Aug 202014


(Austin Weber reviews the new sophomore album by Trioscapes, which is being released today by Metal Blade Records.)

Music that lies at the intersection of jazz and metal has always interested me. The first Trioscapes album that came out not long ago in 2012, called Separate Realities, certainly scratched that itch. What excited me the most about the record was that it certainly seemed like only the beginning of where they could go with their sound, if they followed their heads.

While many are familiar with them as the side-project of Between The Buried And Me bassist Dan Briggs, saxophonist/flute player Walter Fancourt (ex-Mars Volta) and drummer/electronics artist Matt Lynch deserve just as much credit.

When Separate Realities was released, I immensely enjoyed it — but the band have experienced an exponential growth in their sound on Digital Dream Sequence. The leap into larger uncharted waters on the new record is simultaneously jaw-dropping and smile-inducing. They may be the same band toying with the same ideas, but the expanded and more unconventional depths of these new compositions gives the band a fuller, more adventurous sound than they previously exhibited.

Aug 202014


EDITOR’S NOTE: West Virginia’s Byzantine are nearing the end of a Pledgemusic crowd-funding campaign to help finance the making of their next album, To Release Is To Resolve, and NCS writer TheMadIsraeli caught up with the band’s main man, Chris “OJ” Ojeda, in an exclusive audio interview that we’re streaming at the end of this post. TheMadIsraeli introduces the conversation as follows:


Chris “OJ” Ojeda from Byzantine is a riot.  The guy’s got an obvious fire for what he’s doing, and handles the hardships he’s endured with a surprisingly casual and hopeful outlook.  He’s one of my favorite vocalists out there, and his riffs are distinct and have always stood out to me.

As the driving force behind Byzantine, the guy may feel like he’s got a load on his shoulders to prove that the band’s stellar comeback comeback album (2013′s Byzantine) wasn’t a fluke.  From what I’ve heard of the new record, though, I’d say we’re in for something better than even that last one. You’ll get a taste of it at the end of this post.

Aug 202014

If you’re a fan of Swedish death metal but you’re also hungry for something out of the ordinary, you need Usurpress in your life. This band from Uppsala have completed recording their second album – Ordained — and it will be coming out later this year via Doomentia Records. It follows the band’s 2012 full-length debut, Trenches of the Netherworld, and a handful of splits and shorter releases. Today we’re bringing you a taste of the new album — and it’s a two-fer: In addition to the premiere of a new song, we’re giving you a first look at the full-gatefold album cover by Ola Larsson, which is just downright gorgeous.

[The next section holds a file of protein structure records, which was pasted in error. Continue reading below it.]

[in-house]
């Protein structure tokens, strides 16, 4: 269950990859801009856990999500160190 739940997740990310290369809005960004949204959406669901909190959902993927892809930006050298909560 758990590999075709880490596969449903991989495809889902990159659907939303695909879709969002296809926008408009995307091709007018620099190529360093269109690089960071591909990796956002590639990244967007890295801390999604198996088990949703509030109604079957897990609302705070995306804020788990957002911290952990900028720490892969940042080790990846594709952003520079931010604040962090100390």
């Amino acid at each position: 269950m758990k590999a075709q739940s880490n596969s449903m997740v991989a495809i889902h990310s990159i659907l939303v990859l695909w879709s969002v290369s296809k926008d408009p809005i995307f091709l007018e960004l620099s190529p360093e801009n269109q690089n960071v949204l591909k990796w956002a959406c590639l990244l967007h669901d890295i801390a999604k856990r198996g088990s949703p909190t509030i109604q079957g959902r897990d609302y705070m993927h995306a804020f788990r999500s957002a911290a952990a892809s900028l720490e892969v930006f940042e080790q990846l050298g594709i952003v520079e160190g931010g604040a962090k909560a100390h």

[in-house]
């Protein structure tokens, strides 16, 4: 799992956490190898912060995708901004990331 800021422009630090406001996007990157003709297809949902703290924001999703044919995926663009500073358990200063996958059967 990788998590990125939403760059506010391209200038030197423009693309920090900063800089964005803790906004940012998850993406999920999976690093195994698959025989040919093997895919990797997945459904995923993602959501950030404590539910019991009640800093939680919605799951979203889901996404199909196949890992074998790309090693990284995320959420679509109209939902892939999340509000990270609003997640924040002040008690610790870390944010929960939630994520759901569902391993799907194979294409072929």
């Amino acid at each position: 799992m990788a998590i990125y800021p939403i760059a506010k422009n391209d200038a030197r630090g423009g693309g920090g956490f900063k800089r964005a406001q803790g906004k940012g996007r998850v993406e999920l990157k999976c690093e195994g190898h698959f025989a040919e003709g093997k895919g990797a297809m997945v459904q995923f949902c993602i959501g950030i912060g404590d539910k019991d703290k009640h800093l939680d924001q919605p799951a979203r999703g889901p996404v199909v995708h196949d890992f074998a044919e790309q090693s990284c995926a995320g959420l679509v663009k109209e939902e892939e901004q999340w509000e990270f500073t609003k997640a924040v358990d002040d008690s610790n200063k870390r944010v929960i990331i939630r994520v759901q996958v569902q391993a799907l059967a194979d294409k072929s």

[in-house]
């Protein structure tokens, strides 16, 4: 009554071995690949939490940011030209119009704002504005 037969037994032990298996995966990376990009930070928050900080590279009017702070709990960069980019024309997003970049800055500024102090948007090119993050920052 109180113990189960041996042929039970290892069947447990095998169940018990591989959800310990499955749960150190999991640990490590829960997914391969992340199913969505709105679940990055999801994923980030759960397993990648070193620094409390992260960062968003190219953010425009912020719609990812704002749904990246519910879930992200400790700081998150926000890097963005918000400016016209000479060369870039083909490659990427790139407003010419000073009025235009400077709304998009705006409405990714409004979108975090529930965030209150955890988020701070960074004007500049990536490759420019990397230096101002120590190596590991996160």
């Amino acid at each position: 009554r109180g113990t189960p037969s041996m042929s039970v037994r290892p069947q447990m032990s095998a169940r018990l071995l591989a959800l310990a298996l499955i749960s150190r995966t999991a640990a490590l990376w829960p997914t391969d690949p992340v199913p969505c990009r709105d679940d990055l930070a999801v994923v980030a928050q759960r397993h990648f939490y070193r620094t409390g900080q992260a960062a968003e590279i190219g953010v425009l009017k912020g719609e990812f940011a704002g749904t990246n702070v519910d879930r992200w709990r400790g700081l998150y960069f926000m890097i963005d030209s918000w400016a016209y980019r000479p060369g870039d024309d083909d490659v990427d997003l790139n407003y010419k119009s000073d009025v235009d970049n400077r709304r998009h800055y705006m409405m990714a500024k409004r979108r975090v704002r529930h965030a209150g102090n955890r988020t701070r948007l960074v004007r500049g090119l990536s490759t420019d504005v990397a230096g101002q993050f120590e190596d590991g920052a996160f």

The new song is “Storming the Mausoleum”, and it’s a good representation of the Usurpress sound. Though it’s a compact four-minute affair, it’s packed with enough variations that it seems to end too soon — and if you’re like me, your first impulse after finishing it will be to hit “play” again.

In addition to that distinct, fat, corrosive guitar tone that’s the hallmark of the genre, plus gruff, bone-chewing vocals, the band show their affinity for d-beat rhythms — plus some other twists and turns. It begins with huge, lumbering,  swampy riffs and sledgehammer drum hits but then accelerates, with grinding tremolo-picked guitar parts and knee-capping percussion. Before it ends, the band shift into a galloping rhythm, inject menacing spoken-word vocals, and lace the music with odd, dissonant scales that aren’t exactly par for the course. It’s an excellent song, and an excellent teaser for what promises to be an album that’s both brutal and interesting.